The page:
Spring 2019 is in the record books now that May has ended. Meteorologists consider spring to be March through May in the Northern Hemisphere. How was it?
In a sentence… WARMER & DRIER THAN AVERAGE IN THE PORTLAND METRO AREA
You may remember the first 10 days of March were very chilly due to leftover snow cover over much of the Pacific Northwest. But then April and May were significantly warmer than average. May 2019 and 2018 rank as #4 and #2 warmest on record! The result = Spring 2019 was #15 warmest out of 80 springs.
This COULD be one effect of a changing global circulation here in the Pacific Northwest (higher upper-level heights); but could be partly cyclical as well. While speaking with local meteorologists at a Portland Water Bureau meeting last Thursday this subject came up. It seems we are seeing more up/down movement of the jet stream and fewer stormy periods with strong westerly flow. This would account for the extra cold/snowy February weather recently with persistent ridging offshore. Or the shift to ridging directly overhead at times (warm and dry). This is all anecdotal of course. One local meteorologist feels this has occurred in the past, mentioning similar setups in the 1980s. Interesting eh? Regardless, 4 of the top 10 warmest springs have occurred recently; in 2014, 2015, 2016, & 2018.
What about rain? Of course it’s easy to remember the unusually dry three weeks in late April and early May. But March was quite dry, and even with a little rain later in May it still ended up below average.
Most interesting is that this is NOT a trend in our area. Looking back 50+ years the trend is slightly wetter, not drier.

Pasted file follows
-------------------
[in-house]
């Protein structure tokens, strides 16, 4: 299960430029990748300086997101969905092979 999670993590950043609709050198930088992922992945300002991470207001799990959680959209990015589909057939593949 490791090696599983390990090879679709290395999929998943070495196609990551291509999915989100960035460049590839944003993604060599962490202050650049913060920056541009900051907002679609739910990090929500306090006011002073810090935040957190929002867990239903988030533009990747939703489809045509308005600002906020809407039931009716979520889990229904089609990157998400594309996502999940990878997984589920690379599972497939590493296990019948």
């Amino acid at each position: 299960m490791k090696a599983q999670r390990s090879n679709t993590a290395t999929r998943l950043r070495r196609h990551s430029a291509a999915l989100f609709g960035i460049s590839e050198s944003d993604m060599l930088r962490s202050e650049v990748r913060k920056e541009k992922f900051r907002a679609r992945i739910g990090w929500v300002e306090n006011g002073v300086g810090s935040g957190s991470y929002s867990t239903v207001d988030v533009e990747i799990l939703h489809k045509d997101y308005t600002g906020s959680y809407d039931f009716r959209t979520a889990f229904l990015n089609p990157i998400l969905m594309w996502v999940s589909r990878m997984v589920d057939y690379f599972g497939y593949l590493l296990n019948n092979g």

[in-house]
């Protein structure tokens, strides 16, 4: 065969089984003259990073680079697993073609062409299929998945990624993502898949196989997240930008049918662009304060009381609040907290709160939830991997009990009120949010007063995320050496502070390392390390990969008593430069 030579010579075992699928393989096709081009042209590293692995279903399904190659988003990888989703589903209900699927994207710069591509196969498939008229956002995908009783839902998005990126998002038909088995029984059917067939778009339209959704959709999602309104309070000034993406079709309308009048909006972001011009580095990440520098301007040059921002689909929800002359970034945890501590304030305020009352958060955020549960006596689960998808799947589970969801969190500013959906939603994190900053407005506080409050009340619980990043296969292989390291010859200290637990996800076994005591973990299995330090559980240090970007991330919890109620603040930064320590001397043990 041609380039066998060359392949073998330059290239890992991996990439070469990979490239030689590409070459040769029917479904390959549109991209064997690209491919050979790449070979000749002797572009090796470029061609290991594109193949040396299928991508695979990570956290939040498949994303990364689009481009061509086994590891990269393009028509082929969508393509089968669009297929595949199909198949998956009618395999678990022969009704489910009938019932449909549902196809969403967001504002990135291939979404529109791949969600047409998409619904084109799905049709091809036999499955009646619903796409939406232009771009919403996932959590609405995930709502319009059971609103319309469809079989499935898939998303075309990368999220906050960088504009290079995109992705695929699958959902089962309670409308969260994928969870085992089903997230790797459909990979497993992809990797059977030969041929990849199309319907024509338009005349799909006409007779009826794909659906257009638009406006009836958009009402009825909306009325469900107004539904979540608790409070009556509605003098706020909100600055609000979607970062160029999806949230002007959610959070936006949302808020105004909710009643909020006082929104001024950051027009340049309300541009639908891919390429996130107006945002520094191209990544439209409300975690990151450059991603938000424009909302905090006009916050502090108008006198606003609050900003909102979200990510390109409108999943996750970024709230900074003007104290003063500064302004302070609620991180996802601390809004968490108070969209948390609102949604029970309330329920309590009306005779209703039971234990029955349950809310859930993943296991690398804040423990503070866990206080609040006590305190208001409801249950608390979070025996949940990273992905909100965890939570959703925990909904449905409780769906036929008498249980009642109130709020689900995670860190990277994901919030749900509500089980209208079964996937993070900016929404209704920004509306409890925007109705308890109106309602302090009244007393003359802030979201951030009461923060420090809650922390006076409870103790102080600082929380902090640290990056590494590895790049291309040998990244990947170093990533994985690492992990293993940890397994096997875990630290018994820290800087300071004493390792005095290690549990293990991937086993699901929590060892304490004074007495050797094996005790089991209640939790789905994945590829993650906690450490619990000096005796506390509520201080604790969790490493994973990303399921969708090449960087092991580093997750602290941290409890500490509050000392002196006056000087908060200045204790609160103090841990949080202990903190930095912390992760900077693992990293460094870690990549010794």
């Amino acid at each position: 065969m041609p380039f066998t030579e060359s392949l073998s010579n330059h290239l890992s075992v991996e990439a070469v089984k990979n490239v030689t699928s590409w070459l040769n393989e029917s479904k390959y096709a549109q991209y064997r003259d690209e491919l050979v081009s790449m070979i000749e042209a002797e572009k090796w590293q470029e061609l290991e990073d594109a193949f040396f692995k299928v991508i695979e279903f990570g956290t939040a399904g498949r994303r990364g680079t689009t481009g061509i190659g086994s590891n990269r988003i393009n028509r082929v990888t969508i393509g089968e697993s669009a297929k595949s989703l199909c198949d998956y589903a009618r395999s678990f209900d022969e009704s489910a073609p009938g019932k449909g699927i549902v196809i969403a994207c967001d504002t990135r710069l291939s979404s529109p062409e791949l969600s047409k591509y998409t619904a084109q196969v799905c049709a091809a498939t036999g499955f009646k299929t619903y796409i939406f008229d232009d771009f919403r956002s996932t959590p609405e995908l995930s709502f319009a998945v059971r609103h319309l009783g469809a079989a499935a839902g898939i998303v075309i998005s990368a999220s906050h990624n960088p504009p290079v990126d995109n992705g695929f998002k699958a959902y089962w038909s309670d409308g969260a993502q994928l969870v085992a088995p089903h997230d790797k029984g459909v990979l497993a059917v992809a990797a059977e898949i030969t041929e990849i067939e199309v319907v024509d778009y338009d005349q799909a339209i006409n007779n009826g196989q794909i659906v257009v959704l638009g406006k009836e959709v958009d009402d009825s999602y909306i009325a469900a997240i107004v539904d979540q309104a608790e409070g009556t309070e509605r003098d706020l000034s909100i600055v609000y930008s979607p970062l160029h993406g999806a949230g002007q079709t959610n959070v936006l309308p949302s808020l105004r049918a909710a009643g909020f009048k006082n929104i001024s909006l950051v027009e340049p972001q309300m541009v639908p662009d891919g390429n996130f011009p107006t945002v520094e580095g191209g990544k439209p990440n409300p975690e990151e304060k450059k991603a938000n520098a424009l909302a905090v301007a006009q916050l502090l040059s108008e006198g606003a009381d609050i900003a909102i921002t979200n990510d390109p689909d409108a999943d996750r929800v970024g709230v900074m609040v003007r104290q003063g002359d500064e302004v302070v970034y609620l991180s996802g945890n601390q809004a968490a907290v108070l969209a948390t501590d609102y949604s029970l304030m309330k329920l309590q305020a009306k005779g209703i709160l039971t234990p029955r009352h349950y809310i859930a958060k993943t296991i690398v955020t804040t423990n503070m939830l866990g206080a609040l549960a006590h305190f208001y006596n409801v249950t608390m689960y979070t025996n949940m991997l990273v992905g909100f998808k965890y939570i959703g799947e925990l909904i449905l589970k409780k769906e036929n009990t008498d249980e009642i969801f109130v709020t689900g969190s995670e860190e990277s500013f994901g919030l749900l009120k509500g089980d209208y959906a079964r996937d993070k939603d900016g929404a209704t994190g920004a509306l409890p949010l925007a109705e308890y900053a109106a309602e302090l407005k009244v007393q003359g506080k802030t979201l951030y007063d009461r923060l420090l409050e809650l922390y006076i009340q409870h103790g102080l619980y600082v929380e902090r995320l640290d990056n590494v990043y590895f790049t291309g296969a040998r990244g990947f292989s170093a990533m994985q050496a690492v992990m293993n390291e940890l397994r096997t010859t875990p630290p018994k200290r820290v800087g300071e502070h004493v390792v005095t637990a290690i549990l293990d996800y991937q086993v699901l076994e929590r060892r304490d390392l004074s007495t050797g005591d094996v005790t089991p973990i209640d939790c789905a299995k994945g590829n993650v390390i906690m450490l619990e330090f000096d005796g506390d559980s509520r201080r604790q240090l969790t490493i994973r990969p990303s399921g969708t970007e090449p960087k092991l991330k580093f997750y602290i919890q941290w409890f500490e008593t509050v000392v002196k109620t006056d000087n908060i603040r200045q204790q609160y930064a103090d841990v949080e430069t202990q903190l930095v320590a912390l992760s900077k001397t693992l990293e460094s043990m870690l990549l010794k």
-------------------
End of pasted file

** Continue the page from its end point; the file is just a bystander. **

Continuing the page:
I think these are the three most memorable weather events this spring:
- Record cold temps (but sunshine!) in early March. A rare early March snow-cover east of the Cascades along with easterly wind allowed cold/dry Canadian air farther south than normal. PDX hit 24 in early March!
- Rare (or unprecedented?) April flooding in Willamette Basin. First time I’ve seen flooding this late in the season. Did this expand the “flood season” in our area? Time will tell.
- 2nd consecutive year with a long dry spell mid spring. Around 25 days with little/no rain in our area from 3rd week of April to mid-May.
We have seen a series of warm June months as well. We haven’t seen a “chilly” June since 2014 and looking ahead I wouldn’t be surprised if this happens again in 2019. The warm May pattern continues into early June on models, but with a brief downturn the mid-late part of this week. A cool upper-level trough drops into the Pacific Northwest just in time for Friday/Saturday Rose Festival events. See the ECMWF ensemble 500 millibar heights for tomorrow AM
Then by Friday a cold trough is overhead. Expect some June snow down to at least Timberline Lodge, could even get a dusting down to Government Camp and those Cascade lakes!
Behind this trough the strongest/warmest (hottest?) ridging of the season develops early NEXT week. It’s possible we’ll see 90 degrees or higher around Monday-Wednesday next week if this pattern shows up
Rain? Not a whole lot, but we’ll wet things down a bit Thursday-Saturday. Possibly as little as .10″ in the driest parts of western valleys to 1″+ in Cascades
And the timing is VERY clear on the ECMWF ensembles. This is 24 hour rainfall from each of the 51 ensemble members, then the average (in blue) down below.
They all agree on rain Friday/Saturday, then totally dry for several days following. Obviously late this week isn’t a good time to plan a deck-staining, mowing the lawn, or painting a shed outside.
Chief Meteorologist Mark Nelsen